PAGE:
Interview: Abdulla Saif Al Nuaimi

How are extended deadlines for residential and industrial projects helping relieve utilities demand?

ABDULLA SAIF AL NUAIMI: Over the past few years, peak electricity demand has grown around 12% annually. Our master plan is updated regularly to reflect new and existing projects. As part of our five-year plan, ADWEA will support industrial projects like the capacity expansion of some Abu Dhabi National Oil Company subsidiaries and Emirates Steel. Such developments will continue to drive demand in addition to organic domestic growth.

At the same time, we face challenges in time constraints and varying levels of utilisation. For example, some real estate projects may take as little as one year to execute; however, bringing a power plant on-line requires a minimum of three years. As such, end-users are encouraged to submit proposals well in advance when requiring additional power. Our philosophy is to work in close collaboration with customers in order to fulfil their growing power requirements. With respect to utilisation, some developers have expanded, but such moves have not always translated into the anticipated utilisation rate of our assets, which affects such assets from a technical or commercial basis. The government is measured in its approach to expansion, including in terms of issuing licences to developers and implementing transparent regulations in this regard.

To what extent will the GCC-wide power grid improve efficiency in regional generation capacity?

AL NUAIMI: The GCC interconnection grid, which connects the electricity grids of the six Gulf states, makes Abu Dhabi more secure in the case of a blackout or power shortage. The grid does not offer continuous generation of power supply, but it can be used to stem any blackout issues experienced by the members. In 2011, before the Al Dur Independent Water and Power Project came on-line in Bahrain, the UAE supported Bahrain during a power shortage. This was the first time we supplied power through the GCC grid. Although the interconnection grid will give Abu Dhabi greater security, we cannot rely solely on the supply of others. As a national security measure, it is important for the country to have sufficient power supply to meet rising demand. The interconnection within the UAE is quite strong already and ADWEA is investing more to upgrade the electricity and water network, including within the Northern Emirates. We are working with the relevant stakeholders to bring key projects on-line.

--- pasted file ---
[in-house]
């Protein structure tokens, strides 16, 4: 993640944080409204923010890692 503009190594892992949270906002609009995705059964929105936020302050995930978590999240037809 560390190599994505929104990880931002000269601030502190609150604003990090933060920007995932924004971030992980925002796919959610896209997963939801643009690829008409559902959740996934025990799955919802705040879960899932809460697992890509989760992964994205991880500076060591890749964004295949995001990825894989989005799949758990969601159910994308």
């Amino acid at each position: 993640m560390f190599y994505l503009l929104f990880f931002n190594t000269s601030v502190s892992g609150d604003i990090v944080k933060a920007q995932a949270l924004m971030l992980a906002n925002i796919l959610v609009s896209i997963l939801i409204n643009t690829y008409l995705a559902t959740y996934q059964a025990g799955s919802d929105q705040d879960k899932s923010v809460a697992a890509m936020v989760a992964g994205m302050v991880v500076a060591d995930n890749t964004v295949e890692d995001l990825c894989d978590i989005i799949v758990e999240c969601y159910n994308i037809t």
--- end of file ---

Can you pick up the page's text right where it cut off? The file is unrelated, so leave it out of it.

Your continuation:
In what ways has the global economic crisis affected Abu Dhabi’s ability to finance investments in the water and power sectors?

AL NUAIMI: The emirate’s new capacity is built through the Independent Water & Power Producers (IWPP) privatisation programme. ADWEA does not provide a guarantee to the financiers, but we do guarantee a power and water purchase agreement. The first IWPP tendered raised significant interest from international investors. In the past few years, the emirate has been able to close out its IWPP projects on time, and this stable track record has made it easier for IWPPs to source financing for future local projects. Currently, there are many investors interested in the Abu Dhabi market; ADWEA receives regular enquiries from outside investors wanting to know when the next IWPP will be tendered and how they can be involved. Clearly, there is an appetite for additional projects from investors, and I don’t see ADWEA having trouble sourcing further investment.

What is being done to educate the public on the importance of water and electricity conservation, as a way to improve demand-side management?

AL NUAIMI: The government subsidises electricity prices for consumers such as citizens and expatriates. We are currently working to educate consumers on the importance of energy conservation methods and encourage positive behaviours. Additionally, we are now developing, along with other stakeholders, both short- and long-term solutions to address these matters and enhance demand-side management policy.